Perhaps Pallister is trying to maintain control by threatening his constituents, but COVID-19 cases in Manitoba are still being reported at concerning rates. Dr. Brent Roussin, Manitoba’s chief public health officer, is issuing almost daily warnings that health-care systems will become overwhelmed if cases do not start to decline.

That is the real consequence of seeing public figures and politicians break COVID-19 restrictions — even if they seemed small at the time.

From one side of the spectrum, we see our leaders and favourite influencers going about their opulent lives, not even having the decency to refrain from posting about their vacations.

From the other end, we are being intimidated by politicians who have a poor track record of following rules. Combine that with fatigue after months of lockdown and anxiety surrounding our health, it’s no wonder why Manitoba struggles to significantly reduce daily cases.

It’s hard to live so isolated and, with winter fast approaching, Manitobans won’t even be able to enjoy the simple pleasure of a walk around the neighbourhood, but the reality is that most of us are not multimillionaires.

Most of us can’t afford to travel safely simply because we don’t have the ability to be tested daily or have priority access to state-of-the-art healthcare.

The wealthiest people in the world live completely different lives than the average citizen, and that has become painfully clear over the past year. Recently, we can’t even scroll through our feeds without comparing the sacrifices Canadian workers have made to the jet-setting rich. While millions of Canadians apply for Employment Insurance, there seems to be an array of influencers posting pictures from their vacations to fantastical locations.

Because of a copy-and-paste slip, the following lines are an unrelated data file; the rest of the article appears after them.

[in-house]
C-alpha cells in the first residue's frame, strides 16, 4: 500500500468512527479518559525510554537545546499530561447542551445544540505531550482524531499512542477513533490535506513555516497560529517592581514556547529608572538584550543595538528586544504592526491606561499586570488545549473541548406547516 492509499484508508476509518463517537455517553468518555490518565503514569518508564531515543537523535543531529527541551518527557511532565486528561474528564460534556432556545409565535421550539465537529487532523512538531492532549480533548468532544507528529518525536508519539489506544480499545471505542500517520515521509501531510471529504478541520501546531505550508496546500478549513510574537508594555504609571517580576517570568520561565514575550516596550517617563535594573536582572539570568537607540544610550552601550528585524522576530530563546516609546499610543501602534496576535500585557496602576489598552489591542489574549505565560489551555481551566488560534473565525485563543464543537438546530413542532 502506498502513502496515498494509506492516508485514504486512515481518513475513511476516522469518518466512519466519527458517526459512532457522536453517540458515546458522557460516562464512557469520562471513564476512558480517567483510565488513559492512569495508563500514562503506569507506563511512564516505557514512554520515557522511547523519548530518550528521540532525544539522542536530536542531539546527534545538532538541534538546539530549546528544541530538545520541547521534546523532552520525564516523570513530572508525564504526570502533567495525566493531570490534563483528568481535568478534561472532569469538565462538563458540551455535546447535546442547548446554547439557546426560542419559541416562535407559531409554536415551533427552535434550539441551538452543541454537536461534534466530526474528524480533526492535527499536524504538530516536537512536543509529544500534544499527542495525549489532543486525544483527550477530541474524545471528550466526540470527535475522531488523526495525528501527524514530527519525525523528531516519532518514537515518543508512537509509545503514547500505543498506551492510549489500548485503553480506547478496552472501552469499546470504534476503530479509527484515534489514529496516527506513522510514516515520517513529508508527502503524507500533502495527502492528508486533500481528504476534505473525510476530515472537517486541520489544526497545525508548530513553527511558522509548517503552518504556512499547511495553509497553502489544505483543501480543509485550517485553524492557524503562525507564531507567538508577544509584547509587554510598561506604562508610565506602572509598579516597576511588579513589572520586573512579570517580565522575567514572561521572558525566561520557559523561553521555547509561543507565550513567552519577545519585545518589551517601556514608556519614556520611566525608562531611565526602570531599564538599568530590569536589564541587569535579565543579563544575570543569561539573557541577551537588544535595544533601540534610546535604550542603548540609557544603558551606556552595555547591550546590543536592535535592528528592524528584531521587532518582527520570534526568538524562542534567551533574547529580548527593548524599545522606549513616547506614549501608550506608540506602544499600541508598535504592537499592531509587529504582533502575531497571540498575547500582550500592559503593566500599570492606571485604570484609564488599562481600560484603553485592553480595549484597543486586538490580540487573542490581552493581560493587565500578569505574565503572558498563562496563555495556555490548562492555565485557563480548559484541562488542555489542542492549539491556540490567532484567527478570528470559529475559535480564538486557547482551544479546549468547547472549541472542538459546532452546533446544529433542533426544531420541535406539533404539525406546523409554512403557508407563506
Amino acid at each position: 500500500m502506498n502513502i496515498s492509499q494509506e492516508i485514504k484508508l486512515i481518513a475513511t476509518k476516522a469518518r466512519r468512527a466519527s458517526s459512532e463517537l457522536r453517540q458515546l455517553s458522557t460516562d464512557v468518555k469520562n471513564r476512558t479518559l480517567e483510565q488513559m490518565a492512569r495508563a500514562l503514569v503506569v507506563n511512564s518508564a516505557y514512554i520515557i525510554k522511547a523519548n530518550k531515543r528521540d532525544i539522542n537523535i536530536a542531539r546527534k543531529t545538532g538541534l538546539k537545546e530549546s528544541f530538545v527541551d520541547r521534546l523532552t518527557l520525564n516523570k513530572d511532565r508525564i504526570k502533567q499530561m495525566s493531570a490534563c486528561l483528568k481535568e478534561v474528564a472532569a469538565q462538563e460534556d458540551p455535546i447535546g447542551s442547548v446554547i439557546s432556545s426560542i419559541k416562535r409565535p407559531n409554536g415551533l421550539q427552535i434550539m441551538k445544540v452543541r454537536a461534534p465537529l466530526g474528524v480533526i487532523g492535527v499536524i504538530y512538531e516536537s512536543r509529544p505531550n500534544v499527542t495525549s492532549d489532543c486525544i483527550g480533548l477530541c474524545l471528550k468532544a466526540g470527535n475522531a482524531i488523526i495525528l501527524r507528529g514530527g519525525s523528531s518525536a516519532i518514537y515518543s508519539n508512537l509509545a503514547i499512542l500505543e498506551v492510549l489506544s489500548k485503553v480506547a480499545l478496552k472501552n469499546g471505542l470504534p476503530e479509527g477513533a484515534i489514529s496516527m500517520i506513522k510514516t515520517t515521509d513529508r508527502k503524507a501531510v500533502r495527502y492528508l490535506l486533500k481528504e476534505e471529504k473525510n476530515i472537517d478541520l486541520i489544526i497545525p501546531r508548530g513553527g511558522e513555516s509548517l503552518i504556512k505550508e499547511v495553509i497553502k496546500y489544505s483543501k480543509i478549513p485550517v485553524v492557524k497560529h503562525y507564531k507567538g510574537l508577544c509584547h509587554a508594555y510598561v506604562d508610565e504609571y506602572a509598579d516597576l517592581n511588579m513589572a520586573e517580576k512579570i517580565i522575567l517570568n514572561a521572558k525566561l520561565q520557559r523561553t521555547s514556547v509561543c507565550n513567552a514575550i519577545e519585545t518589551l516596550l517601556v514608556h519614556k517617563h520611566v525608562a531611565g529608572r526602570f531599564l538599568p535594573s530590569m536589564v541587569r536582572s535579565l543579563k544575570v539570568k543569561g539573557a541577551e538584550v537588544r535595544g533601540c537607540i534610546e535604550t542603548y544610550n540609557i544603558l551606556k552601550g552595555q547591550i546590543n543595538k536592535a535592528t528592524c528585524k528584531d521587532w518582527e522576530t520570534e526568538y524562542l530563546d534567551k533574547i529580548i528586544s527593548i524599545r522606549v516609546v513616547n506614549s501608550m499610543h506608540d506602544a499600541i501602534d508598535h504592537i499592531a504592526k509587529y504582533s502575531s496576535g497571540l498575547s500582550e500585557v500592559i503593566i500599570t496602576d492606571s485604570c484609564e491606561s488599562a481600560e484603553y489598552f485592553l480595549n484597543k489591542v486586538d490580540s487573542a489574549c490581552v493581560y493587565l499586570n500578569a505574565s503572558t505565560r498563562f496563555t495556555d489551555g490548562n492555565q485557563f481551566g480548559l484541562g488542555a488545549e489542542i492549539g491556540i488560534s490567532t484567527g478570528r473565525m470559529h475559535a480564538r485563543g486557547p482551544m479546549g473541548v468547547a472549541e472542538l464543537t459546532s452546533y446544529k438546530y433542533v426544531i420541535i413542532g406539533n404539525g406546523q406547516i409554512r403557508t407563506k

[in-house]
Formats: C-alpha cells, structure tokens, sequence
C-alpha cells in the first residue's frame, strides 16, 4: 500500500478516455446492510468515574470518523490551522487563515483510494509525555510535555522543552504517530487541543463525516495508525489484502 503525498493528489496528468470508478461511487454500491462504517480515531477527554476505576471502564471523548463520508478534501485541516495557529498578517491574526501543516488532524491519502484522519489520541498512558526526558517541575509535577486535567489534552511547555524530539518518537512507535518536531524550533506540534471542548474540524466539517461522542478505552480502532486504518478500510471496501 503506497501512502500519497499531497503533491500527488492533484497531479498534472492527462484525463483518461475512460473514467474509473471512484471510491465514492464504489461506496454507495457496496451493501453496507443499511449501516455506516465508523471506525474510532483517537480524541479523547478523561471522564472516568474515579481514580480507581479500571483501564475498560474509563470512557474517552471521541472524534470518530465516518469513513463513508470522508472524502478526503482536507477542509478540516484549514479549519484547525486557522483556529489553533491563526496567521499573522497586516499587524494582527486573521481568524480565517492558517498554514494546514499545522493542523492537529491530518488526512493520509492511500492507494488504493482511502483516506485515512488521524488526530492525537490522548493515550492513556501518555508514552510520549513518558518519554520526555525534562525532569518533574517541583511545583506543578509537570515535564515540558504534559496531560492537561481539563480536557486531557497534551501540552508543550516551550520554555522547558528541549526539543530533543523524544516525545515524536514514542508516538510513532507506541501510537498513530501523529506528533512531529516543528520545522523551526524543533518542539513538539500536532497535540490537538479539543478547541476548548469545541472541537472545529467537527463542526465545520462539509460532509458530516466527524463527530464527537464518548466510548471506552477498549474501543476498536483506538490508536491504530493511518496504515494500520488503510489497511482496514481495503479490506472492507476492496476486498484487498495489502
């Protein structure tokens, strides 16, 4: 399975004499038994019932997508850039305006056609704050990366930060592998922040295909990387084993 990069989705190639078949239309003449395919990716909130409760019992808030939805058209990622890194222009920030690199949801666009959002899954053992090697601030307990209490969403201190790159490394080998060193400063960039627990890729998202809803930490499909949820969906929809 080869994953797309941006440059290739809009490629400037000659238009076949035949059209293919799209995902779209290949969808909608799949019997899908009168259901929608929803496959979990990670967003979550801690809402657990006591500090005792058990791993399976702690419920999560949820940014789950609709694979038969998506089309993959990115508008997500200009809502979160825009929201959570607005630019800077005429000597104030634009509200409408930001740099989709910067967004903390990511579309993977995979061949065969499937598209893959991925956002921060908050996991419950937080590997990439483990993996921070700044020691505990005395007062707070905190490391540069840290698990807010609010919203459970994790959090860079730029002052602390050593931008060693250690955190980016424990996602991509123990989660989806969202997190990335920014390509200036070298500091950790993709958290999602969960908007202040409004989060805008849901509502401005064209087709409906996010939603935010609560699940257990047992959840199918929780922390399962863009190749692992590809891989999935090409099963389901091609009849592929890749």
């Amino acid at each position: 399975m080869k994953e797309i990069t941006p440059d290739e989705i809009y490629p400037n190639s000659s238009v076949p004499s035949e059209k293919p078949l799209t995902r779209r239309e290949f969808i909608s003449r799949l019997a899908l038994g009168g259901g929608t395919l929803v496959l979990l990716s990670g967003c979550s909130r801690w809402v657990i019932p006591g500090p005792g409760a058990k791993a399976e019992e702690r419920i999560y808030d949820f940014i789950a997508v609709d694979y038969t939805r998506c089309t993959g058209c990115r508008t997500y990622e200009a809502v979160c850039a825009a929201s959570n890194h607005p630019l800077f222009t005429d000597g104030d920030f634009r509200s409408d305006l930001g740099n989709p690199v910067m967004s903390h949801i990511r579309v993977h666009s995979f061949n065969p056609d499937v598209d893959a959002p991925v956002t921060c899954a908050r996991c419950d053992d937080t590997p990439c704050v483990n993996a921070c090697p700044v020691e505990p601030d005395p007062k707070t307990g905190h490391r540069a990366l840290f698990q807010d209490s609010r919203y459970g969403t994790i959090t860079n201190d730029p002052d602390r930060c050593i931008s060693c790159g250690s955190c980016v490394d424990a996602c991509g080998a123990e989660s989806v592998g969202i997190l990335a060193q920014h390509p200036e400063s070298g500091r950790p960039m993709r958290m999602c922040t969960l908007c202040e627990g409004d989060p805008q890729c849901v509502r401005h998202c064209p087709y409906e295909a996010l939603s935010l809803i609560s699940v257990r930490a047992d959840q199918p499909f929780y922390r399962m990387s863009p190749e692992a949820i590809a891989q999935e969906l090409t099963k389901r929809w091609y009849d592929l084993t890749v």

Everyone has free will and must assess what level of risk they are willing to take, but remember, people cannot return to the normal life we all miss so dearly unless we continue to do our part as community members to stop the spread of COVID-19.

We can’t look to influencers for guidance, and it has become increasingly clear from Pallister’s irresponsible response to COVID-19 that Manitobans may not even be able to fully rely on our political leaders for accurate and measured restrictions. Look to roommates, to friends or to family.

These are the people we can empathize with, and these are the people who will remind us all why we are isolating in the first place.

Think of it like this: Manitobans are not in lockdown because Pallister is mandating it. Manitobans are in lockdown because it is our civic duty to protect the vulnerable members of our community. Manitobans are in lockdown for the health-care workers who risk their lives to help us, even when hundreds still choose to break the rules.

Don’t look to your everyday influencer for advice during COVID-19 — chances are, they will have a hard time understanding its social impact. When we see billionaires complaining about being tested four times in one day or celebrities hosting outlandish and unprotected birthday parties, try to find some comfort in the fact that we as Manitobans are in this together, and only we can get each other out of this dreary lockdown.